The Democratic National Committee is inviting tech vendors to apply to be included on its new approved vendor list.
The committee this week unveiled its I Will Run Marketplace, which it says was a response to a Trump-era flurry of startups entering the campaign market.
“Over the last year, so many new innovators have emerged to help provide tools to our Democratic candidates,” Sally Marx, tech program manager at the DNC wrote in a Medium post. “However, we’ve heard repeatedly from candidates and campaign staff that they are unsure what tools are out there, and simultaneously feel as if they are being fed too much information by vendors.”
The committee is aiming the site primarily at first-time candidates running for local offices. “The basic nuts and bolts of setting up a well-run campaign can appear overwhelming,” said Raffi Krikorian, the DNC’s CTO, in an introduction video. “I Will Run has all these tools and more in six categories.”
Those categories include digital, finance, research, security, training and voter contact. The pilot program is currently only available in seven states: Arizona, Nevada, Washington, Texas, Florida, Massachusetts, and Iowa.
Some digital vendors were surprised by the announcement — even though they’re on the list of approved companies. Others included on the site said it could help their business grow.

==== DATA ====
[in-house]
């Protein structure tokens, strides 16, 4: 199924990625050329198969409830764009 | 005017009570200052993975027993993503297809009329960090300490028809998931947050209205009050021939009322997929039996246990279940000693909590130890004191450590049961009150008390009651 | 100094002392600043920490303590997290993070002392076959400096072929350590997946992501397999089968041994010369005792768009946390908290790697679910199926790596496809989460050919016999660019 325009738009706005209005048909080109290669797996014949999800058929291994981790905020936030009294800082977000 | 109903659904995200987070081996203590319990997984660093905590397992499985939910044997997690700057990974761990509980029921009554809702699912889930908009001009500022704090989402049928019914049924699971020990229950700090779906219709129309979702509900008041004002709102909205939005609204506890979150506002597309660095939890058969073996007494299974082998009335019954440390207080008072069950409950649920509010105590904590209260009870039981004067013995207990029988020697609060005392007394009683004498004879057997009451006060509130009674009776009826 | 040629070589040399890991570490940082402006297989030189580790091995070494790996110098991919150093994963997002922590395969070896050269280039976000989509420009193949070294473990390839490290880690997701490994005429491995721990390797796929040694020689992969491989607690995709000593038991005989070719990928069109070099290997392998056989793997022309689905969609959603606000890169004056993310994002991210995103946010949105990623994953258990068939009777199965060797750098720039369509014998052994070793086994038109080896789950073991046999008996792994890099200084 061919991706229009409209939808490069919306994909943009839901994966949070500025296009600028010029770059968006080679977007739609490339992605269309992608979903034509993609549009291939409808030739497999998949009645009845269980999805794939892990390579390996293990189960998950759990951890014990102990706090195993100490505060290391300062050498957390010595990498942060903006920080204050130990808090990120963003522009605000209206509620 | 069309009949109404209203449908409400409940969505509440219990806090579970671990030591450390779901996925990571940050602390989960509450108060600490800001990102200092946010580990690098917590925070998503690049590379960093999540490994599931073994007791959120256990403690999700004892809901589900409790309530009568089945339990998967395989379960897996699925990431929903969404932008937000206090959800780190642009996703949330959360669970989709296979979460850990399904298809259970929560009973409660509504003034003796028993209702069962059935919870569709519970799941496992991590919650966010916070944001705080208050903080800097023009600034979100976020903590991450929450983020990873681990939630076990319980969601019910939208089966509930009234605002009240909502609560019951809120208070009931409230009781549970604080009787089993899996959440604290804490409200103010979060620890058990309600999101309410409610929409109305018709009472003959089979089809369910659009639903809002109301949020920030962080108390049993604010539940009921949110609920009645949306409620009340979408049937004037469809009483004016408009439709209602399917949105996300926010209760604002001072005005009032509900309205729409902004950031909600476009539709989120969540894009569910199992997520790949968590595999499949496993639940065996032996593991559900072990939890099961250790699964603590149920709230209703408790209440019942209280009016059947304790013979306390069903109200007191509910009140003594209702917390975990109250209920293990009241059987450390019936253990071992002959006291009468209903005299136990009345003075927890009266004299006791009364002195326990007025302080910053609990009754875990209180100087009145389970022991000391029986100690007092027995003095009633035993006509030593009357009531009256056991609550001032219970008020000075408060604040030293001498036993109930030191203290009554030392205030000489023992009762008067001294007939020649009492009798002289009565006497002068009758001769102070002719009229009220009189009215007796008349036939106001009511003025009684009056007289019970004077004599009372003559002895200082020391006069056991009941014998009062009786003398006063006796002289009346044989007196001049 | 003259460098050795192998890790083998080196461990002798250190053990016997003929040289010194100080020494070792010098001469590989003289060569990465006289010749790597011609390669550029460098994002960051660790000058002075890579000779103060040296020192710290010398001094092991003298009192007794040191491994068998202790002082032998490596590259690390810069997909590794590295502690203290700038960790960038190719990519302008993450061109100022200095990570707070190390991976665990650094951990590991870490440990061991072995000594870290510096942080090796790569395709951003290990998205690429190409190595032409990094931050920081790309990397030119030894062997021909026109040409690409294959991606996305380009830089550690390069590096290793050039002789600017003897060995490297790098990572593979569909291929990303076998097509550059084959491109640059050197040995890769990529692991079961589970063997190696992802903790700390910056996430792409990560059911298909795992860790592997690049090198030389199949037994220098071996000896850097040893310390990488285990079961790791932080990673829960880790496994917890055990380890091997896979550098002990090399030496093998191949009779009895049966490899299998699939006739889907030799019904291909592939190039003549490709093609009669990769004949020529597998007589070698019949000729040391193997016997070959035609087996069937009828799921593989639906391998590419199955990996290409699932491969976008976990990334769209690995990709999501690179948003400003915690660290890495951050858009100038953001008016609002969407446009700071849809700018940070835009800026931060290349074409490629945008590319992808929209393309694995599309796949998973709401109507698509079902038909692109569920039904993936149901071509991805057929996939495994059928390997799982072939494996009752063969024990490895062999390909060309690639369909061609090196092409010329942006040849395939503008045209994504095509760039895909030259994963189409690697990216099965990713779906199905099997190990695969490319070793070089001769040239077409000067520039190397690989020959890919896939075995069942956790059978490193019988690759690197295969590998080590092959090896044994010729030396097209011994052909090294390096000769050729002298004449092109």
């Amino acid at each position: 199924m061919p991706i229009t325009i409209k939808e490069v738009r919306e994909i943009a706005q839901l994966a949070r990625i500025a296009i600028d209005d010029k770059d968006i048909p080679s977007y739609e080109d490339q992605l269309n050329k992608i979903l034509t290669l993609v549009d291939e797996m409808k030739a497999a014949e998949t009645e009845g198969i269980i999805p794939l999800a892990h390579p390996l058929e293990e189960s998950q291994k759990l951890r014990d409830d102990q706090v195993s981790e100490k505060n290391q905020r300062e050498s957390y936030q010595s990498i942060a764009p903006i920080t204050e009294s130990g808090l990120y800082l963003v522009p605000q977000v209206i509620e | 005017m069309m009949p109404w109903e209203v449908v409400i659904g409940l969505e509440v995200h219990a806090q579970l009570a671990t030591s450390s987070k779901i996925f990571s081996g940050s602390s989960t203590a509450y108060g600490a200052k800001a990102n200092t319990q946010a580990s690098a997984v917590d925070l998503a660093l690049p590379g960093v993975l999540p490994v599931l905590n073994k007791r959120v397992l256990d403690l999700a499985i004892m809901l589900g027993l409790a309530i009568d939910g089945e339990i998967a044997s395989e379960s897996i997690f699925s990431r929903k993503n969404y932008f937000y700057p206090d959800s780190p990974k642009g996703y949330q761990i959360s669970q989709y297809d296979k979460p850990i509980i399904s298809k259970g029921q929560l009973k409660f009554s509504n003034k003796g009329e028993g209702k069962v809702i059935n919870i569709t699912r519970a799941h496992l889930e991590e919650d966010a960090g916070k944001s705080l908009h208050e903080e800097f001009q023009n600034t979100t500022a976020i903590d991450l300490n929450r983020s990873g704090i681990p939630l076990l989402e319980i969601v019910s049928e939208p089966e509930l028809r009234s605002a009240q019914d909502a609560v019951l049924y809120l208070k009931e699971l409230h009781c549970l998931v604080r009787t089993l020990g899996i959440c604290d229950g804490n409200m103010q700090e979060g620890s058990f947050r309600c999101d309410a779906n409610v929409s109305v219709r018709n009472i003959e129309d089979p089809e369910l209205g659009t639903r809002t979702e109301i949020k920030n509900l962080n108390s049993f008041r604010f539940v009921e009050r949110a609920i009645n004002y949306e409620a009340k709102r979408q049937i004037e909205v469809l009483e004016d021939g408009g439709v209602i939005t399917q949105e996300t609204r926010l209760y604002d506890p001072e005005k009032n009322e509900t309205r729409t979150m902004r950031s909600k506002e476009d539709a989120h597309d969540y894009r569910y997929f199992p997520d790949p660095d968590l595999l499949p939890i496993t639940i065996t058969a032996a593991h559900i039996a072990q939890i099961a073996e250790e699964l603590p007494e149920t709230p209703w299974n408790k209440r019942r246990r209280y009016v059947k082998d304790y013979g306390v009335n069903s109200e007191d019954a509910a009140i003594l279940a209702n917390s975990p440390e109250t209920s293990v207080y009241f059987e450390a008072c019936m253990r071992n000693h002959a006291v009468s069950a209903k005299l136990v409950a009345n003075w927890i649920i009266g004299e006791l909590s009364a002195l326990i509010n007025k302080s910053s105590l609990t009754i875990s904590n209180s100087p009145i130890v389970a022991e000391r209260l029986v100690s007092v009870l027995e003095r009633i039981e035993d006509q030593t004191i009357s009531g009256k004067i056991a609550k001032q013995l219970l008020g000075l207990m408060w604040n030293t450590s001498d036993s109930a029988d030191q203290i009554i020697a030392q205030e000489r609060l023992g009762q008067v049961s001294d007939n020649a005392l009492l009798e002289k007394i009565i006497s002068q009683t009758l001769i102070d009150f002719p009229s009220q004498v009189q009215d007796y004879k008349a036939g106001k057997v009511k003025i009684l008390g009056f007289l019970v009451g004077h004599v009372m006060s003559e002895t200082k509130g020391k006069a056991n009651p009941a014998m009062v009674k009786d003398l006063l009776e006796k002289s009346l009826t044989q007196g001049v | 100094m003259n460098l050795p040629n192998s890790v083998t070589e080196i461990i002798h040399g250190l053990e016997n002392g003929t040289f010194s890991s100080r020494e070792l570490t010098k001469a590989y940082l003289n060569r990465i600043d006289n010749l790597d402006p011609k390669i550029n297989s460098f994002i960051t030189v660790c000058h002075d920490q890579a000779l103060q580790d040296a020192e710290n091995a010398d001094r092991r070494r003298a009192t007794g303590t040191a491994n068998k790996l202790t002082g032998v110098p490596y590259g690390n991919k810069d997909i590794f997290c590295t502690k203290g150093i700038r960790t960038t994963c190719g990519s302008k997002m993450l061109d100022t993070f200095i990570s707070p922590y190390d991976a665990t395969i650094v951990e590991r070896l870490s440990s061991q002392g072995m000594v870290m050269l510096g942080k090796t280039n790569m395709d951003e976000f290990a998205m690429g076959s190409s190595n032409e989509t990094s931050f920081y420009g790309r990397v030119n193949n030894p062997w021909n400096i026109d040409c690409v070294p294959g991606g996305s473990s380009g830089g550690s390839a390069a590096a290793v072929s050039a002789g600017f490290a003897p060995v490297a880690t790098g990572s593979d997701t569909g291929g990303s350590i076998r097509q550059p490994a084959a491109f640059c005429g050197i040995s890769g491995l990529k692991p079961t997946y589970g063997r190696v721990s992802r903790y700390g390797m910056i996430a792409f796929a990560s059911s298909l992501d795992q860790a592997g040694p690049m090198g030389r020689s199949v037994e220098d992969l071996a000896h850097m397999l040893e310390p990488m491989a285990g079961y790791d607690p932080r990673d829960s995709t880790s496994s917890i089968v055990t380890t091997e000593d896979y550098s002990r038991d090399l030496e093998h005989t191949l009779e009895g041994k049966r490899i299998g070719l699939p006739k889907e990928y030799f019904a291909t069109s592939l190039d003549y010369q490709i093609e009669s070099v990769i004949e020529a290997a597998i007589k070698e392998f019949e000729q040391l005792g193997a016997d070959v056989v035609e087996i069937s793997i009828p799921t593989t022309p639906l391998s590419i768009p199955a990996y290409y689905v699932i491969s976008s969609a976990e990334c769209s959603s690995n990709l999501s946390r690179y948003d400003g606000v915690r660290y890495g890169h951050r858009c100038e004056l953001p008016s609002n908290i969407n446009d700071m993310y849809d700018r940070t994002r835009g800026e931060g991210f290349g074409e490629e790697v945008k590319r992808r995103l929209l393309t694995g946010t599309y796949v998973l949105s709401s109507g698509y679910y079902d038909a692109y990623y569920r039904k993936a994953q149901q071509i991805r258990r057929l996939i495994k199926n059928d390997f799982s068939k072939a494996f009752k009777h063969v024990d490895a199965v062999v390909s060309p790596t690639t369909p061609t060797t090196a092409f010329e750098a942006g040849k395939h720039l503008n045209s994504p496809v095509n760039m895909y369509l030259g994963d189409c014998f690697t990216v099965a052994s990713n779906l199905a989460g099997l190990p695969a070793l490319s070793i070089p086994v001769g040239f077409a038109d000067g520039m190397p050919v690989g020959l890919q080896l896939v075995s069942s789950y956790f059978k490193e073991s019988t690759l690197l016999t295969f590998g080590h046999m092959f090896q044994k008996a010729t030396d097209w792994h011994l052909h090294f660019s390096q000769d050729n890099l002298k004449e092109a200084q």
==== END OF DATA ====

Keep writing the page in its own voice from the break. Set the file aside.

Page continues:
“The ‘I Will Run’ Marketplace is essentially serving as a progressive ‘seal of approval,’” said Steve Spinner, founder and CEO of RevUp, which made the list. “Having our fundraising technology be vetted by the DNC and approved as one of only [three] companies in this category will greatly help us grow the company.”
In its announcement, the DNC said that those using the list to contact vendors can receive either “a free option or a DNC-negotiated rate, many with up to a 25% discount.”
Adriel Hampton, a consultant who works with Democratic challengers, said the idea of vendors courting business through these types of lists isn’t new. For instance, NationBuilder in 2011 struck a deal with the Republican State Leadership Committee to be its exclusive tech vendor to down-ballot campaigns.
“And Democratic Party organizations have done this with Salsa and other technology vendors in the past, too,” said Hampton.
Still, this could be an opportunity to improve the Democrats’ tech ecosystem, he added. “I'd like to see the DNC advocate for non-proprietary integration standards. Many campaigns don't need the higher-end products, but they do need the tools to easily ‘talk’ to each other and share campaign data.”
The DNC, which is partnering with groups to do training with the approved technologies, said it plans to continue expanding its tech marketplace. It invited vendors to contact the DNC at email@example.com for information on how to be included in future lists.